Wednesday, March 23, 2011
Apostolic Exhortation on the Sacrament of Penance Part 18 (Part II) - Pope John Paul II
The sense of sin also easily declines as a result of a system of ethics deriving from a certain historical relativism. This may take the form of an ethical system which relativizes the moral norm, denying its absolute and unconditional value, and as a consequence denying that there can be intrinsically illicit acts independent of the circumstances in which they are performed by the subject. Herein lies a real "overthrowing and downfall of moral values," and "the problem is not so much one of ignorance of Christian ethics," but ignorance "rather of the meaning, foundations and criteria of the moral attitude."(103) Another effect of this ethical turning upside down is always such an attenuation of the notion of sin as almost to reach the point of saying that sin does exist, but no one knows who commits it.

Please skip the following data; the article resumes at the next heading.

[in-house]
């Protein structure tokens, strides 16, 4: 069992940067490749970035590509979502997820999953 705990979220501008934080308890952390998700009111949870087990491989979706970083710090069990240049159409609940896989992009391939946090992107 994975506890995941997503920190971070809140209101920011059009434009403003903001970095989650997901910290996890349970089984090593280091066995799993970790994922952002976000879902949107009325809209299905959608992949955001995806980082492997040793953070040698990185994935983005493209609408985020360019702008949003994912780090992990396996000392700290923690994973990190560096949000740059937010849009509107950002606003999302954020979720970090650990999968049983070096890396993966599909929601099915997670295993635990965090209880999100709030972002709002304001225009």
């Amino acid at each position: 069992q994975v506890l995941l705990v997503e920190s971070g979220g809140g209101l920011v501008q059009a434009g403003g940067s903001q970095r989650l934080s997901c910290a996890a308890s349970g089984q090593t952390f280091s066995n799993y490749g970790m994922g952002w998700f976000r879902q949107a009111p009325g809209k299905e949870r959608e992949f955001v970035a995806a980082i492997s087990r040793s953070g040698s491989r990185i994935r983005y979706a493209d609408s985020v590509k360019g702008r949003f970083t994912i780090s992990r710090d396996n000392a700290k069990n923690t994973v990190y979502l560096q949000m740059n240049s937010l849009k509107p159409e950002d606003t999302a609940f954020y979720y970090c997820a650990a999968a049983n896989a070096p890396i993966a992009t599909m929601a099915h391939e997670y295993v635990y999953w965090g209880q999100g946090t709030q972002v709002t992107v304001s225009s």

Finally the sense of sin disappears when-as can happen in the education of youth, in the mass media and even in education within the family-it is wrongly identified with a morbid feeling of guilt or with the mere transgression of legal norms and precepts.